The invention will be more readily understood on reading the following description with reference to the accompanying drawings, in which:

FIG. 1 shows a structure according to the invention, in the present case an antenna mast formed by a plurality of sections.

FIG. 2 shows to a larger scale part of the structure, only one of the faces being shown.

FIG. 3 is a transverse section along plane III--III of FIG. 2.

FIG. 4 is a view in elevation of a sleeve adapted for a quadrangular structure.

Referring now to the drawings, FIG. 1 shows a mast 1 adapted to support at its top a device such as a radio transmitting or receiving antenna (not shown).

This mast is maintained in erected position, in known manner, by an assembly of guys (not shown).

The mast 1 is formed, in the example shown, by three identical structures A, B, C fixed end to end. Each structure may comprise three parallel uprights 2 disposed (FIG. 3) along the edges of a regular prism of triangular section.

The uprights 2 are connected in two's by windbracing panels 3 forming a cross. As shown in FIG. 2, this panel comprises four identical crosspieces 4 fixed by one end in the sockets 9 of a spider 5. The crosspieces 4 are engaged and fixed by their other end in the sockets 6 projecting from the sleeves 7, fitted and fixed on the uprights 2. In the present example, the sockets 6 are inclined at 45 with respect to the axis of the sleeve 7 to correspond to the angles of the arms of the spider 5.

In FIG. 3, three identical windbracing panels connect the three uprights 2 in a triangle; each angle sleeve element 7 comprises in this case two sockets 6 located in planes at 60 about the axis of the upright. As may be seen in FIG. 4, the sockets 6 fast with the same sleeve 7 open inside said sleeve, this enabling each crosspiece 4 to be engaged through the interior of the sleeve 7 in its socket 6 until it is guided into the corresponding socket 9 of the spider 5.

Moreover, the axes, X of the sleeve and Y of each of the sockets 6, converge at the same point 0 through which passes the plane 8 which limits each sleeve in the direction of the adjacent sleeve. In this way, the passage of the crosspiece 4 through the sleeve is clear; moreover, when the sleeves 7 belonging to modules are connected so that their planes 8 are merged, each point 0 becomes an articulated junction of the lattice structure.

In the embodiment according to FIG. 3, the assembly of the three panels of the same level and the associated sleeves constitutes a windbracing module, composed in the present case of six sleeves 7, three spiders 5 and twelve crosspieces 4.

For assembly, the windbracing modules are connected, the sleeves 7 belonging to successive modules having their end faces 8 in contact.

The uprights 2 are then engaged in the sleeves 7 of the modules and fixed therein in appropriate manner.

Uprights, crosspieces and sleeves may be made of any material provided that they are suitable for assembly by gluing, welding, keying, etc.

All these elements--uprights, crosspieces, spiders and sleeves--are preferably made of fibre-reinforced resin, which allows resistant assemblies by gluing.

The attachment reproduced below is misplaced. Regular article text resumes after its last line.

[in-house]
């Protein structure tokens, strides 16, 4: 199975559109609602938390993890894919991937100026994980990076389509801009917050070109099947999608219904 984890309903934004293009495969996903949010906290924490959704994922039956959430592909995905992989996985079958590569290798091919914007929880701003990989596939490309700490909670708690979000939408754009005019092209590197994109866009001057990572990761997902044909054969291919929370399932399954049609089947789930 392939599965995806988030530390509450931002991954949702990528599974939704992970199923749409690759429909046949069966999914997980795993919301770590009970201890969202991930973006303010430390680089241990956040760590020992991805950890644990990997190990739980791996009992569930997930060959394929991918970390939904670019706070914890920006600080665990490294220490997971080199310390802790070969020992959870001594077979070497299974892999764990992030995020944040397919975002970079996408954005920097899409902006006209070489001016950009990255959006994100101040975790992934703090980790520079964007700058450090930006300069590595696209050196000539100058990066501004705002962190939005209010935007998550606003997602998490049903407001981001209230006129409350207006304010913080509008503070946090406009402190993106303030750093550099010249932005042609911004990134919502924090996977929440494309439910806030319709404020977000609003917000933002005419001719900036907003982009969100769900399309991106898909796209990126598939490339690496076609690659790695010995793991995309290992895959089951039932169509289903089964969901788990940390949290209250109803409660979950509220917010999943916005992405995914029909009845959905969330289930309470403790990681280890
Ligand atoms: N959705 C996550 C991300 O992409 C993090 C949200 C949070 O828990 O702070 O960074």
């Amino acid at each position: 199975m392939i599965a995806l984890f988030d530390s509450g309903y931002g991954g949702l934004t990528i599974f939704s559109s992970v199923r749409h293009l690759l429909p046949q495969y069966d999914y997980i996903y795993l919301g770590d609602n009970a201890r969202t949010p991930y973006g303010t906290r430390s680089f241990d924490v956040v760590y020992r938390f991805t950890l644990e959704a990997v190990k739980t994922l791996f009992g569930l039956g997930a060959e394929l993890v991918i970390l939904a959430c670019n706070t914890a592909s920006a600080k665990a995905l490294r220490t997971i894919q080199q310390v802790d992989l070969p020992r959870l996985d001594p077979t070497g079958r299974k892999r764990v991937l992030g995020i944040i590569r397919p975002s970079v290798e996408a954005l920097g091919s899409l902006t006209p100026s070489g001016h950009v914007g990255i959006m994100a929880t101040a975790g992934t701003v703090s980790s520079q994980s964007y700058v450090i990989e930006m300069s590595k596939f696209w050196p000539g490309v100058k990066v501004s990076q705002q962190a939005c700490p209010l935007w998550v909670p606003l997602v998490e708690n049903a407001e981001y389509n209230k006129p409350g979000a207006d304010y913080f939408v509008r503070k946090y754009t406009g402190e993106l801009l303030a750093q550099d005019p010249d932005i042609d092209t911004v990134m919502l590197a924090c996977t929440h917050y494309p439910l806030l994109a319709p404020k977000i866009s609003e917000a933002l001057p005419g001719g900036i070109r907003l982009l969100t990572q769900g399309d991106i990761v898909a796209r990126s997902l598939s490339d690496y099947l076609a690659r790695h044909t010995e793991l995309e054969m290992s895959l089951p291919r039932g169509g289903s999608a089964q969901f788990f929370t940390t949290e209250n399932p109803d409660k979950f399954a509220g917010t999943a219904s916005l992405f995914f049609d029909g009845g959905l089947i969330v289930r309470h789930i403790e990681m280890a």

The uprights and the crosspieces are tubes which may be obtained by "pultrusion", i.e. by extrusion combined with a traction exerted on the end of the tube during manufacture. In the case of antennas, they may be filled with a cellular material 10 forming electrical insulator, such as a polyurethane.

The spiders 5 and the sleeves 7 may be made of nonrigid thermoplastic material, containing glass fibres and injection moulded. Consequently, each of these elements may perform, in the structure, the role of an articulation in the sense of the theory of articulated lattices; the moments of fixing may be considered as negligible and, the junctions being punctual, the crosspieces and the free portions of the uprights are subjected to traction or compression.

When the structure is formed by sections, their assembly is necessarily effected on site, but it is prepared in the factory.

The sections, once assembled in the factory, are dismantled for transport, which therefore does not raise any problems.

The invention is applicable to masts, particularly for supporting antennas, to temporary or permanent structural frameworks and other applications where lightness and wide span are to be associated.

Referenced by
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US4660345 *May 7, 1986Apr 28, 1987Mr. Gasket CompanyVehicle space frame, castings therefor and method for remote construction
US4677805 *Sep 12, 1985Jul 7, 1987Uriel SchleisnerStructural connector
US4735355 *Apr 21, 1986Apr 5, 1988Mr. Gasket CompanyMethod for construction of vehicle space frame
US4803824 *Dec 12, 1985Feb 14, 1989General Electric CompanyTruss structure and method and apparatus for construction thereof
US4829739 *Nov 19, 1987May 16, 1989General Electric CompanyMethod for construction of a truss structure
US4878286 *Sep 2, 1988Nov 7, 1989General Electric CompanyTruss structure and method for construction thereof
US4900050 *Oct 18, 1988Feb 13, 1990Huffy CorporationManufacture of bicycle frames
US4930930 *Dec 21, 1988Jun 5, 1990General Electric CompanyTruss beam attachment apparatus
US5019312 *Sep 27, 1990May 28, 1991Huffy CorporationMethod for assembling a bicycle frame
US5072553 *Nov 20, 1989Dec 17, 1991Electricite De France (Service National)Shell structure for a cooling tower
US5224320 *Sep 25, 1992Jul 6, 1993Mai Paul KSpace frame system
US5794398 *Apr 7, 1997Aug 18, 1998Kaehler; KlausFramework with hollow members process for producing the same and its use
DE10001399A1 *Jan 14, 2000Aug 16, 2001Horst NowackGittertragwerk
U.S. Classification52/637, 403/171, 52/695, 403/218, 52/651.07, 52/652.1
International ClassificationE04H12/10, E04H12/02, H01Q1/12, E04H12/18
Cooperative ClassificationH01Q1/1242, E04H12/10, E04H12/02, Y10T403/443, E04H12/185, Y10T403/342
European ClassificationH01Q1/12D, E04H12/02, E04H12/10, E04H12/18C
Legal Events
Nov 23, 1981ASAssignment
Effective date: 19811110
Effective date: 19811110
Sep 11, 1987FPAYFee payment
Year of fee payment: 4
Aug 12, 1991FPAYFee payment
Year of fee payment: 8
Sep 1, 1995FPAYFee payment
Year of fee payment: 12